Success is a temporary state of being and its definition is subjective. Your definition of success will vary from the person sitting next to you, vs. your parent’s definition, vs. you boss’ definition, and so forth. The incremental degrees of success across the spectrum vary dramatically when we have different expectations within our own minds as to what the DNA of a successful individual appears to be on the outside, a paper resume, as a person.
Last month, we had “picture day” at work and I shared the photo with my mom. No more than a few seconds later my mom shared the photo across her Facebook feed. Her friends consisting of my former elementary school teachers, neighbors, family friends, ex-boyfriend’s parent’s, old dance teachers, etc. The caption read, “I am so incredibly proud of my daughter… you rock girl…. break that glass ceiling!” which I found supportive (thanks, Mom!) and the sentiment of my parents truly means the world. The photo and the caption didn’t necessarily catch me off guard (typical mom stuff, amirite??), but the comments sparked a few thoughts. Most responses were some translation of, “she’s so successful”, “you must be so proud!”
I say the following with a bold disclaimer that I’ve probably had too much coffee this morning so I’m completely stuck in my own head, but how do any of these people know I’m personally successful, if at all? Maybe the title, photo and peer validation are all leading indicators to a successful individual on paper. I can string together a few sentences for just about anyone and by traditional definitions, we all look successful. You put in the long hours and received a degree; successful. You earned the promotion; successful. Maybe just getting out of your bed to face the day was harder than anyone ever realized; and that’s successful. This comes back to success varying on a spectrum of definitions. Your success is no greater than my success. Your fails are no worse than my fails, or anyone else around you. Success is an emotion not a destination, and the feeling may only be temporary because it’s a constant battle of always trying to be better, do more, work harder, be smarter…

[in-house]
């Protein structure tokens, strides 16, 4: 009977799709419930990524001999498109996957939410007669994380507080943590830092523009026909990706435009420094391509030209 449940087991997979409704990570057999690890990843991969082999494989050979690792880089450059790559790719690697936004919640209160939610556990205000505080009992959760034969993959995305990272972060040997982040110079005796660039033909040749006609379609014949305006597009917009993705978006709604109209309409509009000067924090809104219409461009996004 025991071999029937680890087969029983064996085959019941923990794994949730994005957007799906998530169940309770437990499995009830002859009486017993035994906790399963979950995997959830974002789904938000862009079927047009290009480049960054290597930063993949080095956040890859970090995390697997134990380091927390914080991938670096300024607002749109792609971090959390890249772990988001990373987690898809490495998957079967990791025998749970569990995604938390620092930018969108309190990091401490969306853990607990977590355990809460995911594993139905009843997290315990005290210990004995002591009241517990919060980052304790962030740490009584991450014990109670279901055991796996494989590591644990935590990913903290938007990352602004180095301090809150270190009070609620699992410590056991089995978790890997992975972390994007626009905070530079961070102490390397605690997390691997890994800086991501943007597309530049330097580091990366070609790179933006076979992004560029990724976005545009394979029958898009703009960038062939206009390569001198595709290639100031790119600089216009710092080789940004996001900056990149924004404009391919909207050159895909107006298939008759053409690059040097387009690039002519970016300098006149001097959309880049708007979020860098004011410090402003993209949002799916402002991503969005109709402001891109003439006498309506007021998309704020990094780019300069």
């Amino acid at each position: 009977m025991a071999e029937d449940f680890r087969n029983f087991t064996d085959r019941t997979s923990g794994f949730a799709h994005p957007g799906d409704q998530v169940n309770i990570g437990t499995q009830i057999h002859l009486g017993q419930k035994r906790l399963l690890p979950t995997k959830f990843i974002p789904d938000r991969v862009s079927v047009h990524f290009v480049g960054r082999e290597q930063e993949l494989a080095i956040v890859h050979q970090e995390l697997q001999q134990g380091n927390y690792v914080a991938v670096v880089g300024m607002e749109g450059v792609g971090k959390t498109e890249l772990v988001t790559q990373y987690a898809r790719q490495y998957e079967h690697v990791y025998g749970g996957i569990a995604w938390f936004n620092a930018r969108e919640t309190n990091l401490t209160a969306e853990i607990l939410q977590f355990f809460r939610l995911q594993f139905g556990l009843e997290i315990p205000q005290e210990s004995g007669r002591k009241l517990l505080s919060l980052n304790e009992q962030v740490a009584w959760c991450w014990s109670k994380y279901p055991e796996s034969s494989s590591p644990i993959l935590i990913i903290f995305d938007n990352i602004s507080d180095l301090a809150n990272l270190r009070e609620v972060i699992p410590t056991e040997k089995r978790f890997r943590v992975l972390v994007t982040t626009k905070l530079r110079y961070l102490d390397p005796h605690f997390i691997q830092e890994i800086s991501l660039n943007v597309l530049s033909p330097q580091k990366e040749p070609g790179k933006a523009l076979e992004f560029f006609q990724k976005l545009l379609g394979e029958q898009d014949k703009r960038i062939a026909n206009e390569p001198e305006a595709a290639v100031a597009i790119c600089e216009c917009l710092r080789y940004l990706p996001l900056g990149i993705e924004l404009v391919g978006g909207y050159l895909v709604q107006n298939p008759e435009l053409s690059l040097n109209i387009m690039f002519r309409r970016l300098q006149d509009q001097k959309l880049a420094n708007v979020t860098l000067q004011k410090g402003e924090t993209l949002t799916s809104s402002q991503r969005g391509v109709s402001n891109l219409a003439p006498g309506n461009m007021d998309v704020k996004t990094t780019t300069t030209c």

A title and headshot doesn’t automatically default you into a successful bucket. I know the I’m only 75% to my monthly goal so my boss certainly isn’t going to drop the word “successful” or any relating synonyms. I burnt the stuffed peppers in the oven last night so my fiancé may or may not call my cooking endeavors successful (slight charred peppers… anyone?) We, as humans, are too caught up in the superficial definitions of success that we often forget some of the basic human interactions are the foundation of a successful person. It’s not the corner desk, how many hours you brag about working, what your 5th grade teacher still thinks of you… it’s about being the best individual you can be, and lifting those around you to achieve the same.
My point, success isn’t derived from raising yourself on a pedestal to look the best while dimming the light of every individual along the way. Money, titles, and fancy things won’t bring long-term success, but who you genuinely are as a person will have lasting effects on those around you and translate to all aspects of your life. The most successful people in life may not be millionaires or own Fortune 500 cooperations, maybe the are, it’s not for me to judge. What I will judge is how the individual treats someone and not how they look on paper. To bring this all full circle, thanks Ma for sharing my photo and I promise the next time you do, I won’t go on a wild tangent.